I was surprised by the scan quality. Especially taken into account that it took no time to “render” the geometry and only a minute to render the textures on a relatively slow iPad mini. The color quality sits somewhere between the blurry textures of the 3D Systems Cubify Sense (click for reference scan of the same model) and the sharper result of Photogrammetry with the free Autodesk 123D Catch app. I would say a scan like this is usable for many non-industrial purposes and you’d probably get better textures from a higher-end iPad. By scanning like this from a fixed angle I wan’t able to capture under Teddy’s arms.
For the next example I chose a bigger and less fluffy object: a small oil drum which has been modified into a basket (in Bali through Fair Trade store Jansje). I placed it on yet another of my daughter’s cheerful—and perfectly trackable—placemats on our dining table and walked around it freely, stopping every once in a while when asked to by the app. At those stops it takes a photo for the textures. I was surprised how smooth this experience is and how well the software tracked the object—it never lost it! And this is with the last bit of afternoon daylight and two dimmed ceiling lamps, so far from perfect lighting conditions.
Below is the result of the scanning session above. As you can see it didn’t completely capture the handle on the lid but the handles on the sides are fine. The texture okay, but not as sharp as I’d hoped. The stitching of the textures quite good, though.
Since I asked my business partner Patrick to model for the Cubify Sense 3D Scanner Review, I asked him to wear the very same shirt to the office for a perfect comparison. As you can see he was very happy.
As you can see below, the result is a lot better than that of the Sense. The resolution is a bit low—both in terms of geometry and texture—but it required no rendering after scanning for the mesh and only a minute for the texture information. To me it kind of looks like a video game character. It also makes Patrick look 10 years younger…
Update June 27th 2016
Occipital just released a new version of their Scanner app which uses their wel 0.6 SDK. The update promises higher quality meshes—a 60% resolution improvement on each of the 3 axis, actually—partially due to their acquisition of Lynx Laboratories.
Naturally, I wanted to test if this is true!
At this size, the polycount was 50.000 vs. 44.000 with the old app based on the 0.5.5. SDK. A 15% improvement, but not really visible. So I scanned my loyal test subject and business partner Patrick:
At this size the upgrade in resolution is very apparent: 24,169 vs. 56,427 faces with the new app—230% more polygons! Even without the numbers, there’s clearly more detail in Patrick’s face (he likes the old mapper better) and T-shirt.
It’s impressive that this kind of improvement can be achieved with just a software update. And remember it’s all rendered locally on an iPad—in realtime—no cloud processing. And according to the Developer Program Manager of Occipital, this is just the beginning:
— Mark Piszczor (@mpiszczo) June 27, 2016
It’s worth mentioning that since this update to SDK 0.6 there’s no longer support for the 3D Systems iSense I mentioned in the into. So the new Scanner app only works with an actual Structure Sensor bought from Occipital or one of its resellers.
The Structured Light technology that the Structure Sensor uses to capture depth is great for 3D scanning indoors. Trying to capture objects outside the comfort of my studio I quickly ran into the limitations. As you can see in the calibration image in the beginning of this post, the infrared camera has a hard time capturing details in bright sunlight, let alone see the projected laser pattern.
So I did some experiments on a cloudy day—of which there are enough in The Netherlands. Below is a typically Dutch litter bin.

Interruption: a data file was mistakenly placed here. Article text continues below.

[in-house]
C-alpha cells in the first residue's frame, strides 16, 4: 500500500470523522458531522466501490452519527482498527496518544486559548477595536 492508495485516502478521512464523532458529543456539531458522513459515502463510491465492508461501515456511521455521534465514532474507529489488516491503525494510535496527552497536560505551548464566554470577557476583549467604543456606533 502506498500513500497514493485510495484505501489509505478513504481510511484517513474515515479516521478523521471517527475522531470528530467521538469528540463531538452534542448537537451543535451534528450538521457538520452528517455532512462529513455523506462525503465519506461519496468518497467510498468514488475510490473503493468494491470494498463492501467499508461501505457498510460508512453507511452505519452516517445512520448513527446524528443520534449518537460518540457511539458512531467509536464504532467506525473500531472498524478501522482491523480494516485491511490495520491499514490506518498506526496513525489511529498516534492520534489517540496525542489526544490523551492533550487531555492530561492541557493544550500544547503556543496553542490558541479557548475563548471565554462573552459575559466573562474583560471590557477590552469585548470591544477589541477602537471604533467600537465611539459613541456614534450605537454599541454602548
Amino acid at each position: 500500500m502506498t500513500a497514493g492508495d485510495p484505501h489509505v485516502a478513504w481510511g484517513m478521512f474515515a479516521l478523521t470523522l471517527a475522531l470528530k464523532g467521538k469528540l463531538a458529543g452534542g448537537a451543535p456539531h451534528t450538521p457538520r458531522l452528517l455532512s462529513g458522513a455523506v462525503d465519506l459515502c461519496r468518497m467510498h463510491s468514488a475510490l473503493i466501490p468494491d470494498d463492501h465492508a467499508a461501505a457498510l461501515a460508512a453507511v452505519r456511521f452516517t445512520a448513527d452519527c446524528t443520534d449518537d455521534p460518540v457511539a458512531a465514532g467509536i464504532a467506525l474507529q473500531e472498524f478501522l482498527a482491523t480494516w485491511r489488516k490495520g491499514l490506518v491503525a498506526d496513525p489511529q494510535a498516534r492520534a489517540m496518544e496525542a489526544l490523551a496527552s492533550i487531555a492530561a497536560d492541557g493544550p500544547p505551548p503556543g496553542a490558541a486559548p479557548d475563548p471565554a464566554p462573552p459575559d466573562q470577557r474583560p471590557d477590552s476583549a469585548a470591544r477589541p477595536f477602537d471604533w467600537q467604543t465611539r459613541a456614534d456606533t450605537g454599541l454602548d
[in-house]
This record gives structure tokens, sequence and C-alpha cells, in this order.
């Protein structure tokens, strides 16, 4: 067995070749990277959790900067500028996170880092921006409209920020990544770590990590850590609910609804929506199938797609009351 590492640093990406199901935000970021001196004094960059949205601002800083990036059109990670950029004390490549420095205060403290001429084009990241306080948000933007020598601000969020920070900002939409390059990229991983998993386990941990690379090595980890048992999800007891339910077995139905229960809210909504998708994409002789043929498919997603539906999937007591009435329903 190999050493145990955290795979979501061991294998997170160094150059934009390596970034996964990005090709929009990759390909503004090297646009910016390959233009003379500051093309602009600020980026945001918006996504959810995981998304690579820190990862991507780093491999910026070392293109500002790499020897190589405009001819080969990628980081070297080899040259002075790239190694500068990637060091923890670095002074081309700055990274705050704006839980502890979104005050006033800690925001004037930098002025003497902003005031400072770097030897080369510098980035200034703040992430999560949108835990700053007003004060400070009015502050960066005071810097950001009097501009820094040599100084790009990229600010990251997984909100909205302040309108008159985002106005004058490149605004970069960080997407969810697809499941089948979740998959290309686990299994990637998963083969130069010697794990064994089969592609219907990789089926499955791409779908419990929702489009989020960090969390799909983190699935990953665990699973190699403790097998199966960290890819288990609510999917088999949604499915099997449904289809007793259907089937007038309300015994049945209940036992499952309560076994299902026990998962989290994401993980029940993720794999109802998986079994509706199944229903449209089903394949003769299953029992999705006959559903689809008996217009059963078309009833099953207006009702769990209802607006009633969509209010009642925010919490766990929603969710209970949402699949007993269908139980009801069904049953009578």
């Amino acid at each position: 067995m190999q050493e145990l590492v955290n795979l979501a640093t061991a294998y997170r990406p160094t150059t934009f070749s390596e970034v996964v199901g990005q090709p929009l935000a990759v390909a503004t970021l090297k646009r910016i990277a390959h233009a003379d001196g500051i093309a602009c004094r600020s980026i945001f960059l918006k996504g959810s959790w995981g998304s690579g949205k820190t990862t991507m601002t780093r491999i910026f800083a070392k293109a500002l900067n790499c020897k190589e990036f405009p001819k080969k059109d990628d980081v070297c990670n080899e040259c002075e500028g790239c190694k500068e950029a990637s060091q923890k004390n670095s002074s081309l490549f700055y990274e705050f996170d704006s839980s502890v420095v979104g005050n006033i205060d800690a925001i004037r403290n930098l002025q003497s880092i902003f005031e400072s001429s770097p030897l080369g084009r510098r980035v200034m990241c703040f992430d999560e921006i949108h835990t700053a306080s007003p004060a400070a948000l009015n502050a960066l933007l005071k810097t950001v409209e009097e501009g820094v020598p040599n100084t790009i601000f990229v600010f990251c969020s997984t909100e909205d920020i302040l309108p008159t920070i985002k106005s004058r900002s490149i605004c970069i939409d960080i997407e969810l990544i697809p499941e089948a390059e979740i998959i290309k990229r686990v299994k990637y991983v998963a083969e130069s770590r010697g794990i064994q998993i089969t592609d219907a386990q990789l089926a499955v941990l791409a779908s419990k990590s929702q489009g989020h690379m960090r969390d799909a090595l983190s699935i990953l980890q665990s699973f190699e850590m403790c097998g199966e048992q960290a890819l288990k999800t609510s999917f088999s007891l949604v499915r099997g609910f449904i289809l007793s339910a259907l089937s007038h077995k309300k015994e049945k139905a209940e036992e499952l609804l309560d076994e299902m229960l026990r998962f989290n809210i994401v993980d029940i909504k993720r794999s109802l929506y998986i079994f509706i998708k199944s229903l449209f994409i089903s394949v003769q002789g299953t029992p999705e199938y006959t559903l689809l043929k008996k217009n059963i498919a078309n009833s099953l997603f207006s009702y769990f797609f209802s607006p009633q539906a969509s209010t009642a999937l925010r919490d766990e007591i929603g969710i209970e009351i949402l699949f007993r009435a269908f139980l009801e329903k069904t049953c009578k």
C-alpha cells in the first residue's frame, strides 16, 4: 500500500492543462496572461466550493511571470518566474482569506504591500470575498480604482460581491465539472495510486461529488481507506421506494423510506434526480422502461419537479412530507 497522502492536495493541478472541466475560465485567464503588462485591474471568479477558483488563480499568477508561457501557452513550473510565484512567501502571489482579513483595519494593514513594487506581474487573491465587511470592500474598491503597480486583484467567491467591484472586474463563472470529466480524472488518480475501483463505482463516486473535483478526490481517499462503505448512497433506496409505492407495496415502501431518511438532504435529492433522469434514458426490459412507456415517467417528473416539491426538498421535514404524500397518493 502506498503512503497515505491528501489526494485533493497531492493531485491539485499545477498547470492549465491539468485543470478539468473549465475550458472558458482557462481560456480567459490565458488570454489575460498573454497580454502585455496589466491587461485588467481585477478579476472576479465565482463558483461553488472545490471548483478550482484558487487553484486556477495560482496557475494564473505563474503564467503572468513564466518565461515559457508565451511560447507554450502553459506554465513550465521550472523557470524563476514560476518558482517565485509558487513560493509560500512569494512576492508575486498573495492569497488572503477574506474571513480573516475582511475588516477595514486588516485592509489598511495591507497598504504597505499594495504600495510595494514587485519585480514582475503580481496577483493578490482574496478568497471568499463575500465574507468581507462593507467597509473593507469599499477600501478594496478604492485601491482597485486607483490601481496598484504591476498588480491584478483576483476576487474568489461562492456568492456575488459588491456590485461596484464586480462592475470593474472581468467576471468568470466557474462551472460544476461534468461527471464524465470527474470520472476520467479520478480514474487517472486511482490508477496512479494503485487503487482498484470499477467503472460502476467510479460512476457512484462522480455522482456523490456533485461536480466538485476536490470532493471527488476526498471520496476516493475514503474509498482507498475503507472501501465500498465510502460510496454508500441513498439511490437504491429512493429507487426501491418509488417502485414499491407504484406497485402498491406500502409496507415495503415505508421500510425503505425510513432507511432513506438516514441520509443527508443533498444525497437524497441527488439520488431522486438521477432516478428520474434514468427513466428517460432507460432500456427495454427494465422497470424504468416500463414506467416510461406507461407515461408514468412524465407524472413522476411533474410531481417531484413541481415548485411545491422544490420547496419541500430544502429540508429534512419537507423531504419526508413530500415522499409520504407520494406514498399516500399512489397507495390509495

Again I was surprised by the smooth tracking: even without a flat floor surface the litter bin was tracked smoothly. It was a bit hard to capture the back without falling into the canal, but I managed quite well because it apparently doesn’t matter if the object goes out of frame for a moment, because its surroundings are tracked as well.
Below is the result of the scan. It’s far from perfect, but I find it especially interesting that there’s a hole where the icon is printed. Apparently the dark green of the bin absorbs enough sunlight for the infrared sensor to detect the laser pattern, but the white icon is simply too bright. There are also a lot of particles flying around which I’m pretty sure weren’t present in reality.
Below is another outdoors scan of a Dutch mail box when there was a bit more sunlight. The shadow side of the object and the wall are captured decently, but the side that’s facing the sun was totally invisible to the Structure Sensor. The result is rather interesting, but not usable of course.
3D Scanning interiors with the Room Scanner App
The last app I’ll cover in this part of the review is Occipitals Room Scanner App. It’s completely foolproof: use the slider to visually indicate the size of the room you’re about to scan, hit scan and move around until every surface is covered by green polygons. Unfortunately, the app forces you to stay more or less in one place, so you can’t walk around a room freely to scan around corners.
Its usefulness greatly depends on the purpose. As you can see below, the output quality is too low—both in terms of geometry and texture—to use for any purpose that needs to be esthetically pleasing (you can look around in the interactive Sketchfab embed below by changing the navigation from Orbit to First Person with the icons in the bottom-right corner)
However, I can think of a few purposes for which the Room Scanner app is useful. For instance, game level designers can use it as a dimensionally accurate reference to create an interior for a video game. It’s also very handy to take quick measurements, because making a scan only takes a minute and the app has a built in measuring feature.
Wrapping up Part 1
It’s good to realize that Occipital’s Scanner apps are samples to demonstrate new features that are announced every few months. For example, in March 2015 SDK 0.4 was introduced, which offered the New Tracker I wrote about earlier, as well as the ability to output UV-textured meshes. Earlier versions apparently used per-vertex coloring that delivered the same low-quality color information that disappointed my in my 3D Systems Sense Review.
So… the Structure Sensor has an SDK that allows third party developers create their own apps for all kinds of purposes. For example, it can be used to create Virtual Reality & Augmented Reality experiences. However, for this Review I’m merely using it as a iPad-based 3D Scanner and for that purpose there’s only one third party app—itSeez3D—which uses cloud processing for more detailed scans.